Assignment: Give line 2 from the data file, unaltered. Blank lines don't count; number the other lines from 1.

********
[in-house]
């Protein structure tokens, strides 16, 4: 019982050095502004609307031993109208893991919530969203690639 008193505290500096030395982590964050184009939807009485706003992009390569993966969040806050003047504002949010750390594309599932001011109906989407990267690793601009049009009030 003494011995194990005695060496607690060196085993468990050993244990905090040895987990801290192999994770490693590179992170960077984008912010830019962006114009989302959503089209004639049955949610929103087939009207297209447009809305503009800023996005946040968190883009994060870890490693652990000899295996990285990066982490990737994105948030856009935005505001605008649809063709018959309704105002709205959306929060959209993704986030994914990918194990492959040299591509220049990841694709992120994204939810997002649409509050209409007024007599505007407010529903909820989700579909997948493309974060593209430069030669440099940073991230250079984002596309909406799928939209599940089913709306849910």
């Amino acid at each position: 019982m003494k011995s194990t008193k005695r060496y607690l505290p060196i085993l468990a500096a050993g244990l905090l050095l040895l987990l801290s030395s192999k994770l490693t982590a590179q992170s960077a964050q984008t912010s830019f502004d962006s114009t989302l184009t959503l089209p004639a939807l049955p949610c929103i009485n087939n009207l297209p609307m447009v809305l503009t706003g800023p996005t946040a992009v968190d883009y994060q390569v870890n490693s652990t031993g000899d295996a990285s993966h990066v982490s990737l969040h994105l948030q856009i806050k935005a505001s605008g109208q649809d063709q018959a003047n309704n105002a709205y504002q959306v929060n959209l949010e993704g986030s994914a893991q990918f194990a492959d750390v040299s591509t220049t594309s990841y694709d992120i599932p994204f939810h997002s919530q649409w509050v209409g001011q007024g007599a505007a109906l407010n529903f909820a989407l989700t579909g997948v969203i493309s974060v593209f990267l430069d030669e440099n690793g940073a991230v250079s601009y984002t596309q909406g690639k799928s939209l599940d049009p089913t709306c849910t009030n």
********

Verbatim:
């Protein structure tokens, strides 16, 4: 019982050095502004609307031993109208893991919530969203690639 008193505290500096030395982590964050184009939807009485706003992009390569993966969040806050003047504002949010750390594309599932001011109906989407990267690793601009049009009030 003494011995194990005695060496607690060196085993468990050993244990905090040895987990801290192999994770490693590179992170960077984008912010830019962006114009989302959503089209004639049955949610929103087939009207297209447009809305503009800023996005946040968190883009994060870890490693652990000899295996990285990066982490990737994105948030856009935005505001605008649809063709018959309704105002709205959306929060959209993704986030994914990918194990492959040299591509220049990841694709992120994204939810997002649409509050209409007024007599505007407010529903909820989700579909997948493309974060593209430069030669440099940073991230250079984002596309909406799928939209599940089913709306849910």